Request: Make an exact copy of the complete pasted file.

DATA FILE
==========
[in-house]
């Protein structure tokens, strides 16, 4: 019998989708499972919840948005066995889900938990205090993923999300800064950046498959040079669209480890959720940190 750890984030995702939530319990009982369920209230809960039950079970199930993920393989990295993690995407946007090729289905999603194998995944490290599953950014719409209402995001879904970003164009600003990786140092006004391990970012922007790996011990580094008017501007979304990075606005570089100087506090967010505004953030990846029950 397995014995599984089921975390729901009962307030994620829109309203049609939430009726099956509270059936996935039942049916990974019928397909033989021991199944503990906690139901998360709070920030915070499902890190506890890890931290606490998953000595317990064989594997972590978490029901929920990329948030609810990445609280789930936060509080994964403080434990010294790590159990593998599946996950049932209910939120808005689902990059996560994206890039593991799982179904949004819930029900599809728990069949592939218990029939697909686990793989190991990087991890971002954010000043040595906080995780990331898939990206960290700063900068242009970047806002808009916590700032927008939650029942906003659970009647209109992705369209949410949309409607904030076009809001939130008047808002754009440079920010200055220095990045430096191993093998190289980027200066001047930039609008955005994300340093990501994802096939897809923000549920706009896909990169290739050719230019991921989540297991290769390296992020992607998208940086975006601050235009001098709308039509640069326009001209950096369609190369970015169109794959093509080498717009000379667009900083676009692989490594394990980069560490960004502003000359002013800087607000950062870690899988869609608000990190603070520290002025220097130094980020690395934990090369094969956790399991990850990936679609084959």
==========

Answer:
[in-house]
């Protein structure tokens, strides 16, 4: 019998989708499972919840948005066995889900938990205090993923999300800064950046498959040079669209480890959720940190 750890984030995702939530319990009982369920209230809960039950079970199930993920393989990295993690995407946007090729289905999603194998995944490290599953950014719409209402995001879904970003164009600003990786140092006004391990970012922007790996011990580094008017501007979304990075606005570089100087506090967010505004953030990846029950 397995014995599984089921975390729901009962307030994620829109309203049609939430009726099956509270059936996935039942049916990974019928397909033989021991199944503990906690139901998360709070920030915070499902890190506890890890931290606490998953000595317990064989594997972590978490029901929920990329948030609810990445609280789930936060509080994964403080434990010294790590159990593998599946996950049932209910939120808005689902990059996560994206890039593991799982179904949004819930029900599809728990069949592939218990029939697909686990793989190991990087991890971002954010000043040595906080995780990331898939990206960290700063900068242009970047806002808009916590700032927008939650029942906003659970009647209109992705369209949410949309409607904030076009809001939130008047808002754009440079920010200055220095990045430096191993093998190289980027200066001047930039609008955005994300340093990501994802096939897809923000549920706009896909990169290739050719230019991921989540297991290769390296992020992607998208940086975006601050235009001098709308039509640069326009001209950096369609190369970015169109794959093509080498717009000379667009900083676009692989490594394990980069560490960004502003000359002013800087607000950062870690899988869609608000990190603070520290002025220097130094980020690395934990090369094969956790399991990850990936679609084959």